Greenpeace appeals Hiringa hydrogen proposal

In News5 MinutesBy NZ Trucking magazineDecember 9, 2022

With the support of Hapū of Ngāruahine in South Taranaki, Greenpeace Aotearoa is appealing against the High Court’s approval of Hiringa Energy’s hydrogen proposal with Ballance.

The $70 million green hydrogen project promises to help decarbonise heavy transport.

It is a partnership between Hiringa Energy and Ballance Agri-Nutrients for the production of hydrogen from renewable electricity and water at a facility in Kapuni.

Greenpeace claims the High Court erred in failing to find that the Consenting Panel’s decision to place no conditions on whether, when, and how the project transitioned from fertiliser feedstock production to hydrogen fuel production, was a breach of the Covid-19 Recovery Fast-Track Consenting Act.

“The Consenting Panel rightly identified that transition to 100 percent fuel use within five years was a critical reason for its decision to grant the consent, yet the conditions of the consent don’t require that transition to ever occur,” said senior campaigner Steve Abel.

“This effectively allows Hiringa and Ballance to keep using hydrogen for manufacturing polluting synthetic nitrogen fertiliser for decades, and never actually transition to using it for transport fuel.”

Greenpeace submits that the Panel also undermined the statutory requirement in the fast-track legislation that decisions must be made consistently with the principles of Te Tiriti o Waitangi, because it left decision-making about the key issue of transition to instead be dealt with by the local council under the weaker provisions of the Resource Management Act, which do not require decisions to be made consistently with Te Tiriti principles.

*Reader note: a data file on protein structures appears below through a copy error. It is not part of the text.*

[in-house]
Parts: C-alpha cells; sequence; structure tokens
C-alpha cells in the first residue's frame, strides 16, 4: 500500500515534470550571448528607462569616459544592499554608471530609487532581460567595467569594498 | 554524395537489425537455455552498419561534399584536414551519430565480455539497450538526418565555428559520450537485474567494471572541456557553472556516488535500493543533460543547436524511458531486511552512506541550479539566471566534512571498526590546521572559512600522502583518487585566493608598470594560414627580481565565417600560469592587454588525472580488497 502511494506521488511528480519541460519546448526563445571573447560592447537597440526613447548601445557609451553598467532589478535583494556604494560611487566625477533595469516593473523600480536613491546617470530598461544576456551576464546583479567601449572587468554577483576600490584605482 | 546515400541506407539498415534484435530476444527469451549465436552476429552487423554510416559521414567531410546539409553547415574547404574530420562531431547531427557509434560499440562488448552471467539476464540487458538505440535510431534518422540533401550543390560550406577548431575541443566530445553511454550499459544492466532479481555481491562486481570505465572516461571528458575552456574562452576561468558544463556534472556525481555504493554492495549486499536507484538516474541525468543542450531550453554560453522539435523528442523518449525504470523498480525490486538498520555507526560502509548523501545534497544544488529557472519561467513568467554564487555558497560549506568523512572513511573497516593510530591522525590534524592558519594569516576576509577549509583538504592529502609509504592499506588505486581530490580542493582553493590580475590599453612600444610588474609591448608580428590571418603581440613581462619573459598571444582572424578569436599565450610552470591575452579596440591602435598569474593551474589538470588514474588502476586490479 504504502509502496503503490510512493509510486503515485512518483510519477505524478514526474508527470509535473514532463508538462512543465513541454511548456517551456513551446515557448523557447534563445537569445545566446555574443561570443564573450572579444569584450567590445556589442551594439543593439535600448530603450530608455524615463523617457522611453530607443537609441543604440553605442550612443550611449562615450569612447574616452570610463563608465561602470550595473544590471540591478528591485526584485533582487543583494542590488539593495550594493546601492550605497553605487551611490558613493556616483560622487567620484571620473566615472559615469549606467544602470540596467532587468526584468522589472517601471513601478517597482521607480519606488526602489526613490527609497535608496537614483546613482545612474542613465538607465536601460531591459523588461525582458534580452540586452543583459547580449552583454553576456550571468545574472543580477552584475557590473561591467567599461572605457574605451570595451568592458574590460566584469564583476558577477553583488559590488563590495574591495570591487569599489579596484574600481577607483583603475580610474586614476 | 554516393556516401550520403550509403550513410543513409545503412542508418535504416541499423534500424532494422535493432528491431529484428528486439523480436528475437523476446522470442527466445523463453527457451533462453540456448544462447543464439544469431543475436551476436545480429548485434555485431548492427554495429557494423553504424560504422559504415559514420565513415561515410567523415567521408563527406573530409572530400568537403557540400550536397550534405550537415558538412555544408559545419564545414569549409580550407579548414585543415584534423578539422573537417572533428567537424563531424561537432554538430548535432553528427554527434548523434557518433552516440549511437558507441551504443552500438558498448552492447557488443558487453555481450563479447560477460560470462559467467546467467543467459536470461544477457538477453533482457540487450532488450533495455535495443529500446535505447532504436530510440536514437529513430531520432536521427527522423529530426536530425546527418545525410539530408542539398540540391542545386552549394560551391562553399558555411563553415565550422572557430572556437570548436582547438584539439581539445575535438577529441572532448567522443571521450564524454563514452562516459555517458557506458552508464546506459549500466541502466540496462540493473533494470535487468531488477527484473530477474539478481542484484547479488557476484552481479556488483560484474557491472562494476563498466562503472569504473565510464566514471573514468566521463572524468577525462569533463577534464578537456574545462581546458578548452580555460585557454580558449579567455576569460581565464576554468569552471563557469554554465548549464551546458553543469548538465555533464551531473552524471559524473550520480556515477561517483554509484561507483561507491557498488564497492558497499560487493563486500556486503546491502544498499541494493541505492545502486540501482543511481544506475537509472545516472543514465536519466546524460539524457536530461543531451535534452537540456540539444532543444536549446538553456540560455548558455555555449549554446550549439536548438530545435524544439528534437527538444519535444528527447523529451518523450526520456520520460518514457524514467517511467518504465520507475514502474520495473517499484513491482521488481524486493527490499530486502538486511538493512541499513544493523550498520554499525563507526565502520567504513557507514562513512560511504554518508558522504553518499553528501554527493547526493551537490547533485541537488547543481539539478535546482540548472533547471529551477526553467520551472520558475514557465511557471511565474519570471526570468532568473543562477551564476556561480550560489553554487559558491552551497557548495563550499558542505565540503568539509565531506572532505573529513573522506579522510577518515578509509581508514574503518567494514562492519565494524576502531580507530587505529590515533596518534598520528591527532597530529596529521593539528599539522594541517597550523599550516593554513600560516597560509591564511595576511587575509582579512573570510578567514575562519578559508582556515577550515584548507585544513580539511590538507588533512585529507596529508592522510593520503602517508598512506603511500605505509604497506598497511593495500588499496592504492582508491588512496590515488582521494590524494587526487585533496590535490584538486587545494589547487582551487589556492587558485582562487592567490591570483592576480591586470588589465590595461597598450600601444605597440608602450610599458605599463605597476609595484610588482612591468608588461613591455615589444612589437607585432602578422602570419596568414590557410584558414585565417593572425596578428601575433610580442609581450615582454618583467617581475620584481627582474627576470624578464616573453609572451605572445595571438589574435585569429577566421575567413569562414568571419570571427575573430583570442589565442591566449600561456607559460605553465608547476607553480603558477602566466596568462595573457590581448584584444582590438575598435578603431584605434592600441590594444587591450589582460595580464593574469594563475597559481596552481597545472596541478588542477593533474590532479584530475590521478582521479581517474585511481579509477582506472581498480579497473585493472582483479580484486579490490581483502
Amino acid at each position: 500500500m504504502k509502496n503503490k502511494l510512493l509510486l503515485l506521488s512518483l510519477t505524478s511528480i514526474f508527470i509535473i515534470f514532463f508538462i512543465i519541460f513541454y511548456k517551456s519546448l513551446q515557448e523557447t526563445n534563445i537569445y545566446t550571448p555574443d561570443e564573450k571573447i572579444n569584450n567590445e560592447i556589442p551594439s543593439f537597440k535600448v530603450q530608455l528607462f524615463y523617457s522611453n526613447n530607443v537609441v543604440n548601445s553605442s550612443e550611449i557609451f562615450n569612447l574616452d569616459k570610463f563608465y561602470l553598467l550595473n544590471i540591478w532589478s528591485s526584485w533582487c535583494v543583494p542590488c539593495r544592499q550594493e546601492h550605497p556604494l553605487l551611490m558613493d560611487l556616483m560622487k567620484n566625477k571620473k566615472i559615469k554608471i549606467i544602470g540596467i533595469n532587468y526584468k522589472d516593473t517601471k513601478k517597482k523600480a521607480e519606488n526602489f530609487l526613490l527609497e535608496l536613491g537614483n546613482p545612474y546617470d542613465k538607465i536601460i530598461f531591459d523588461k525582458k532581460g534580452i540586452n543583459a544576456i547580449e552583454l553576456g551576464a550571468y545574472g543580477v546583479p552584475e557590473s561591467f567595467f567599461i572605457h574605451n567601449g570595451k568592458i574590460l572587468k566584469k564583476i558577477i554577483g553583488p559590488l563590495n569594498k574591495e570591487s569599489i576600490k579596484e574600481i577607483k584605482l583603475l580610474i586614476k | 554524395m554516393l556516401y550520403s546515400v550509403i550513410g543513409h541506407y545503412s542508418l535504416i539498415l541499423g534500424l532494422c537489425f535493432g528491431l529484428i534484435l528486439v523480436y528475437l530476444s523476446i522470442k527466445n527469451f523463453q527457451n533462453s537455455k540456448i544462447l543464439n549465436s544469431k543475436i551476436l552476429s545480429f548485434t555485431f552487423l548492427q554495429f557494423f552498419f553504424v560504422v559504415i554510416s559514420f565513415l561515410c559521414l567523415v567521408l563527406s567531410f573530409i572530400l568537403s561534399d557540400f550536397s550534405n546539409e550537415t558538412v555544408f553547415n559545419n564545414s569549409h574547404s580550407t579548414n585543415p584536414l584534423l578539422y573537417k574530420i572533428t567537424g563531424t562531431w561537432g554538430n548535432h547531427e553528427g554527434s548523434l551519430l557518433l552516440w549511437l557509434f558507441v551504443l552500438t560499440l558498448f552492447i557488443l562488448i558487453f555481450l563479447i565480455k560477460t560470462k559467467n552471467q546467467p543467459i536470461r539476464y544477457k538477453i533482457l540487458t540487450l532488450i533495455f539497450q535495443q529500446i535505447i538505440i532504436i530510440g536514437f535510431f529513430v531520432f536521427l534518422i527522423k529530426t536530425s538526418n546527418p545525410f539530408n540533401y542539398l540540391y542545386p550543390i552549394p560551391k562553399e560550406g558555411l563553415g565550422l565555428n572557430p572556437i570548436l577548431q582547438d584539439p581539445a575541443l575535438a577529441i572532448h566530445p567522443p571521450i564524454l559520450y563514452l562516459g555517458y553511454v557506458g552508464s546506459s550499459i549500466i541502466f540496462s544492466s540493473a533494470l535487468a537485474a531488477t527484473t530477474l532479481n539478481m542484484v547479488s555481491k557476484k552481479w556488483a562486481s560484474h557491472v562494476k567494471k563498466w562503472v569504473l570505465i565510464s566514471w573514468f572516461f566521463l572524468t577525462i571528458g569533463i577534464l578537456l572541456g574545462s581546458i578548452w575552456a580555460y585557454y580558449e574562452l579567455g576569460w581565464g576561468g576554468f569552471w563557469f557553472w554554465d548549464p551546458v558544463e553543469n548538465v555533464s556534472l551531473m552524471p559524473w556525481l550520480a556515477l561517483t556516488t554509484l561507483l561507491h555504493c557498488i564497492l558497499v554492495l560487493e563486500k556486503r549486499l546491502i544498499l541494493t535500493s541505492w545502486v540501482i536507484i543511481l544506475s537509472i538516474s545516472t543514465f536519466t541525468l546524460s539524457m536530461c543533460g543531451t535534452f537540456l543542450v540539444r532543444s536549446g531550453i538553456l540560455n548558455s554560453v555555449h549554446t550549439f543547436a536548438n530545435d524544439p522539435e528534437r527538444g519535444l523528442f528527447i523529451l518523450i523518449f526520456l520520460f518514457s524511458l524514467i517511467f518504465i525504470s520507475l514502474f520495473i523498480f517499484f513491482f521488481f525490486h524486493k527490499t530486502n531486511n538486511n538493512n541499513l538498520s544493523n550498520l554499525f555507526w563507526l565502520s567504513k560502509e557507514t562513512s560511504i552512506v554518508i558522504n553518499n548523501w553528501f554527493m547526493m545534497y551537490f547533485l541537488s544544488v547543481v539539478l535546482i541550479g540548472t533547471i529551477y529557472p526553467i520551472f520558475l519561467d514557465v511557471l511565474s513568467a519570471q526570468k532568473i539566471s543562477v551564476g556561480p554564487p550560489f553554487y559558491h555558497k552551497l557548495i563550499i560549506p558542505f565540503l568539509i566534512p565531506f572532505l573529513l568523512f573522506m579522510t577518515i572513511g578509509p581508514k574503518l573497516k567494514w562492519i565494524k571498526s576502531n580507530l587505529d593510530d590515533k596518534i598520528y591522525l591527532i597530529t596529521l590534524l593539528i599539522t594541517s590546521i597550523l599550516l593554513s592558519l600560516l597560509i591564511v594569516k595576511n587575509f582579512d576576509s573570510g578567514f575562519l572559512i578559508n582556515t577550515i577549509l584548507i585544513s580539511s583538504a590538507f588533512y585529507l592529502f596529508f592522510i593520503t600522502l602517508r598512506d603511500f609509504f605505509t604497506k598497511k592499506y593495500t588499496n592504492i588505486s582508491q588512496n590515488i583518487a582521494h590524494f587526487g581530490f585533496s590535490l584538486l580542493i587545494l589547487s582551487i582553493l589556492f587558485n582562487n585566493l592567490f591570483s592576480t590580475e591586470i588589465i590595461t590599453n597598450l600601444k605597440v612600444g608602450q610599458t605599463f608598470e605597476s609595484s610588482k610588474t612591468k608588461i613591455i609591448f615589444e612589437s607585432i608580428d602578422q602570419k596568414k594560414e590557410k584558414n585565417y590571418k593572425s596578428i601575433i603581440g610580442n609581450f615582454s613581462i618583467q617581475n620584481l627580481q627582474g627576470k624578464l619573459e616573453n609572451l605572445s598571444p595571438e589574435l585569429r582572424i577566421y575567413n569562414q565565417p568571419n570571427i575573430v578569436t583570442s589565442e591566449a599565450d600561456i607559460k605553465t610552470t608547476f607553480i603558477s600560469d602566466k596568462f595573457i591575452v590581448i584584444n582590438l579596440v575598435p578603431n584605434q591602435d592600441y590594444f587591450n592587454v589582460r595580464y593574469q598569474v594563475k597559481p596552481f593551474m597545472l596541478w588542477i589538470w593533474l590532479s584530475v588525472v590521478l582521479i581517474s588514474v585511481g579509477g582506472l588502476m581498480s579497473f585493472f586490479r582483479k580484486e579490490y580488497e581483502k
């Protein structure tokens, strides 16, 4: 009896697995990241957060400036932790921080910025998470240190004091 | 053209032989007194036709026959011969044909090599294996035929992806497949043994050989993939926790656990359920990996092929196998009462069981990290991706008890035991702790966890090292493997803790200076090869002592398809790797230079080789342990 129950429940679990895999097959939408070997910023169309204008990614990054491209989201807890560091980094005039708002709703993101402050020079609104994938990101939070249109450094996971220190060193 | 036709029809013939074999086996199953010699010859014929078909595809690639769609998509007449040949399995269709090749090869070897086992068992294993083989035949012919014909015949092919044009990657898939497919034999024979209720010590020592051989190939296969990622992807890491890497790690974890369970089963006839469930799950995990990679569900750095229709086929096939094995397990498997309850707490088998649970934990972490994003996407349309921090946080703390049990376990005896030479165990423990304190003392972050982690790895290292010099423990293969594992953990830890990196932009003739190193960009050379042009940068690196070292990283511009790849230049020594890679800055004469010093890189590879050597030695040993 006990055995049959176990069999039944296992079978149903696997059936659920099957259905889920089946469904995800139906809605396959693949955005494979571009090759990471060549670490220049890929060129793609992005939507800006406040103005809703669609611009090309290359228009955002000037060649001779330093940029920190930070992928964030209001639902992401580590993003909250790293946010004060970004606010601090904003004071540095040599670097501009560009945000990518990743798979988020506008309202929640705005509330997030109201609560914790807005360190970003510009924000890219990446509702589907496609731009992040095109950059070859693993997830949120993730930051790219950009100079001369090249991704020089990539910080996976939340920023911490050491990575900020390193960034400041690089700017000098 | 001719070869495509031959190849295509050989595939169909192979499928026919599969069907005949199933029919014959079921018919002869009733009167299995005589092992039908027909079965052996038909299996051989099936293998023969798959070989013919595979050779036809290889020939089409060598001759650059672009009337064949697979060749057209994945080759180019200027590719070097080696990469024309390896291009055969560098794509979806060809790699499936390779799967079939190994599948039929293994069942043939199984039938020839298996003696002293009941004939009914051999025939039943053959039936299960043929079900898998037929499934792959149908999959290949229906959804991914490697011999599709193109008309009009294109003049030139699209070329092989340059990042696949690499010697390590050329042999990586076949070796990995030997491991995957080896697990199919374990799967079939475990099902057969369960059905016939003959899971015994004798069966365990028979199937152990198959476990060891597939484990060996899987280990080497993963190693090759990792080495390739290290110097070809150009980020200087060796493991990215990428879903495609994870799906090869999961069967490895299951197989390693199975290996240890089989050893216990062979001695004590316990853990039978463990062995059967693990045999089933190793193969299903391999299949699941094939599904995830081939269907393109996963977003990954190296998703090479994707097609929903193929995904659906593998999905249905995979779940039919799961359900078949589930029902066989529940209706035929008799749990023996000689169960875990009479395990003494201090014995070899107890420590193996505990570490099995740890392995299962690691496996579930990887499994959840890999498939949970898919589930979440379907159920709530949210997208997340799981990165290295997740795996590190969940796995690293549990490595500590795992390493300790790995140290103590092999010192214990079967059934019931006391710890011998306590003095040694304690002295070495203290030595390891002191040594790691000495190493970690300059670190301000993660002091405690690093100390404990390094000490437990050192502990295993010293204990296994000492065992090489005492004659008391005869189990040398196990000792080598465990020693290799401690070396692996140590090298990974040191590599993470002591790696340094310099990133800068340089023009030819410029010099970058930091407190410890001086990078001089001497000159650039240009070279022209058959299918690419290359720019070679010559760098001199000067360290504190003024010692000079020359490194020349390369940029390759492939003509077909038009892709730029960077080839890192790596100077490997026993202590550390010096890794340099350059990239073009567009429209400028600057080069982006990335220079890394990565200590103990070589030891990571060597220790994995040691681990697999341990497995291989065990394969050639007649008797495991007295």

“One clear intent of the fast-track wording was to give greater weight to Te Tiriti but the Panel effectively bypassed that requirement by kicking transition decisions to the local council,” said Abel.

The project received almost $20 million in funding from the Government’s Provincial Growth Fund back in 2020.

Hiringa Energy said it was “shocked and disappointed” by Greenpeace Aotearoa’s decision to go to the Court of Appeal.

Cathy Clennett, chair of Hiringa Energy, says Greenpeace’s action is frustrating and confusing as it will simply stall the decarbonisation of heavy transport and industry and delay the transition from fossil fuels.

“Greenpeace’s motivation is hard to understand as we are all striving for the same goal of addressing climate change,” she said.

“The project has already been delayed by more than 12 months by the High Court appeal which was dismissed on all counts. Meanwhile more fossil fuels are burned.  Despite this challenge, we remain committed to seeing the Kapuni project through to drive practical decarbonisation in Aotearoa.”

Andrew Clennett, chief executive of Hiringa Energy, said the partnership with Ballance is vital in terms of being able to fund the development of green hydrogen at the scale necessary.

“During the next five years New Zealand needs to accelerate the transition to hydrogen. It is already happening. In the main it will be for heavy transport – the big, long-haul trucks,” he said.

“Hydrogen trucks are already in New Zealand with NZ Post trialling them and TR Group planning to introduce a fleet in 2023. While we build our refuelling network throughout New Zealand and increase the numbers of zero emission vehicles (trucks and cars) on the road, we need an economic way of building that infrastructure and providing a flexible supply, as during the early establishment phases there won’t be a constant stream of vehicles arriving to fuel. This project in its consented form gives us that.”

Karl Adamson from Ngāti Haua Hapū added: “We support Greenpeace appealing the case, Ngāti Haua had expressed several concerns with the project during consultation, in the context of what the hydrogen was being used to produce (fertiliser) in the start up period of the project we considered this to be ‘dirty energy’, Hiringa Energy gave the undertaking that the total production of hydrogen after five years would transition to supply the heavy transport industry which Ngāti Haua accepted at face value, although this has not been guaranteed through the consenting process so it remains a concern.”